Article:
Rolls-Royce History The Beginning

The Beginning

Rolls-Royce Limited was created over a famous lunch in May 1904. Henry Royce, a successful engineer, struck a deal with Charles Rolls, owner of one of the first car dealerships. The rest is history. The ensuing series of two, three, four and six cylinder cars broke the mould for engineering and craftsmanship. The Silver Ghost, launched in 1907, was a car of legendary smoothness that completed a 14,371 mile virtually non-stop run, creating 'the best car in the world' legend.

The Founders

Rolls-Royce History Charles Rolls

Charles Rolls

Charles Rolls studied mechanical engineering at Cambridge. The first undergraduate to own a car, he soon began racing. To fund his passion he set up a dealership, selling mostly foreign cars. His search for a supplier of reliable English cars led to his introduction to Henry Royce.

The first aviator to complete a double-crossing of the English Channel, he was killed in a crash at an air show in July 1910.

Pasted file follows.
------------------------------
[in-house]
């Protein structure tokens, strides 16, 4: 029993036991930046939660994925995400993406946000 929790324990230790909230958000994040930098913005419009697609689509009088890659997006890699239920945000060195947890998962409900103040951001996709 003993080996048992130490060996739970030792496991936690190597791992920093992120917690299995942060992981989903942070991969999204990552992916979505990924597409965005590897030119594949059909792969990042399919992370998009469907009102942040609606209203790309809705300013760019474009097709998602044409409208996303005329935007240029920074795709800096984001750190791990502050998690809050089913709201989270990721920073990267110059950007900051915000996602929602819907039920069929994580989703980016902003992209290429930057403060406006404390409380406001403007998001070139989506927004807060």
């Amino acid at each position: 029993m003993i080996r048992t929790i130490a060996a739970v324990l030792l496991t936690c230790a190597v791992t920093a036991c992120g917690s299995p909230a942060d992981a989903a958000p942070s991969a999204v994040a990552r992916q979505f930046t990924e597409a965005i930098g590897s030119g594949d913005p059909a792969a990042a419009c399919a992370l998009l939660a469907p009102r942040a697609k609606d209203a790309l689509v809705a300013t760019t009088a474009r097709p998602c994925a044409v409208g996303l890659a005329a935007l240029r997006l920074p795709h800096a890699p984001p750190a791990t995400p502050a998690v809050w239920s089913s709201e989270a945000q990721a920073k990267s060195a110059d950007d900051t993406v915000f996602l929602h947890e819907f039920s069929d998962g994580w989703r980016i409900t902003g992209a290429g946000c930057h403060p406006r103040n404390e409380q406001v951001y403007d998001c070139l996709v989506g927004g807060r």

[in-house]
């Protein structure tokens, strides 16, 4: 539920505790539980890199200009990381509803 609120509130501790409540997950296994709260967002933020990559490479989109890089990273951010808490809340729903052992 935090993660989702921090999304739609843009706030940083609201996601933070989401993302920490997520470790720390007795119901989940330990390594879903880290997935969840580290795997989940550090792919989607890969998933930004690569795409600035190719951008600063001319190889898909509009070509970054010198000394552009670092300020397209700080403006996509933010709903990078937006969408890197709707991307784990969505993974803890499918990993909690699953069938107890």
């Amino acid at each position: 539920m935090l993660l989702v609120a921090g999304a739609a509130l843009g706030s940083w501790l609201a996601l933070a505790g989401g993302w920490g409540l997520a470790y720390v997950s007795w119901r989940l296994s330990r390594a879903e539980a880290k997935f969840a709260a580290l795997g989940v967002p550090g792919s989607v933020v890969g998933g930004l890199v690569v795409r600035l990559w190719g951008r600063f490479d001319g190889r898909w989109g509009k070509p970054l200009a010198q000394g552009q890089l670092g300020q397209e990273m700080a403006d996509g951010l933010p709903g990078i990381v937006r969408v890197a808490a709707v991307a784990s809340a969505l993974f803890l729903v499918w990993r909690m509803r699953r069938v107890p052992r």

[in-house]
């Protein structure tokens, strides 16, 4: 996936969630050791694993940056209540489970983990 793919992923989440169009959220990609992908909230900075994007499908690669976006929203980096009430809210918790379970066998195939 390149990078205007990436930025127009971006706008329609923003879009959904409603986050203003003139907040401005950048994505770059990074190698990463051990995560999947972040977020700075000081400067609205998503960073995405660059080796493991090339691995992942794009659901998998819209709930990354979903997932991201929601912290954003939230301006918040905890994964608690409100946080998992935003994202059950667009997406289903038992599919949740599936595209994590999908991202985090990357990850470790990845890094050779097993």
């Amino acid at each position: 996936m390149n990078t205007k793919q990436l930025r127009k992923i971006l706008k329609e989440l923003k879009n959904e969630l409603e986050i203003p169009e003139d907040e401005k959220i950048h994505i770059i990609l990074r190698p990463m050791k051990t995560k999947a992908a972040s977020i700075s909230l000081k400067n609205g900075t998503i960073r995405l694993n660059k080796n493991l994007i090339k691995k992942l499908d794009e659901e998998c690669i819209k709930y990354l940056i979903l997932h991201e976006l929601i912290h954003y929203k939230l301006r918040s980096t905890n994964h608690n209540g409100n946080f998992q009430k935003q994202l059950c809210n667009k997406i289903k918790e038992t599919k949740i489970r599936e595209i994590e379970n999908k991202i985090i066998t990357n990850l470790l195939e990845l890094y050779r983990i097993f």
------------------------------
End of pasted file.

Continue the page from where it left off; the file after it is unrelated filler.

Rolls-Royce History Henry Royce

Sir Henry Royce

Known for his attention to detail and pursuit of perfection, Henry Royce registered his first patent (the bayonet lamp socket) in 1887. His company produced dynamos, electrical motors and cranes.

Dissatisfied with his Decauville, Royce decided to improve on it and turned his attention to building the best cars in the world. By 1903 he had designed and built his first engine. His first prototypes took to the road in 1904.

The Essence of Ghost

Inspired by the Ghost in the Photograph

Ghost's designers were inspired by this photograph of Don Carlos de Salamanca at the 1913 Spanish Grand Prix. His serene expression after winning the gruelling 190-mile race in his Rolls-Royce Silver Ghost suggested the simple and effortless driving experience they re-created for the 21st Century Ghost.

Rolls-Royce History Silver Ghost

Silver Ghost

Introduced in 1907, the 40/50 HP or Silver Ghost remained in production until 1925. Originally powered by a 7,036cc six-cylinder engine, this was increased to 7,428cc in 1909.

Best-known body styles included the Barker Tourer and the Barker enclosed cabriolet. First built in Royce's Cooke Street factory in Manchester, following its success the company moved to a custom-built factory in Nightingale Road, Derby.

  • 1920s

  • 1930s

  • 1940s

  • 1950s

  • 1960s

  • 1970s

  • 1980s

  • 1990s

  • The Present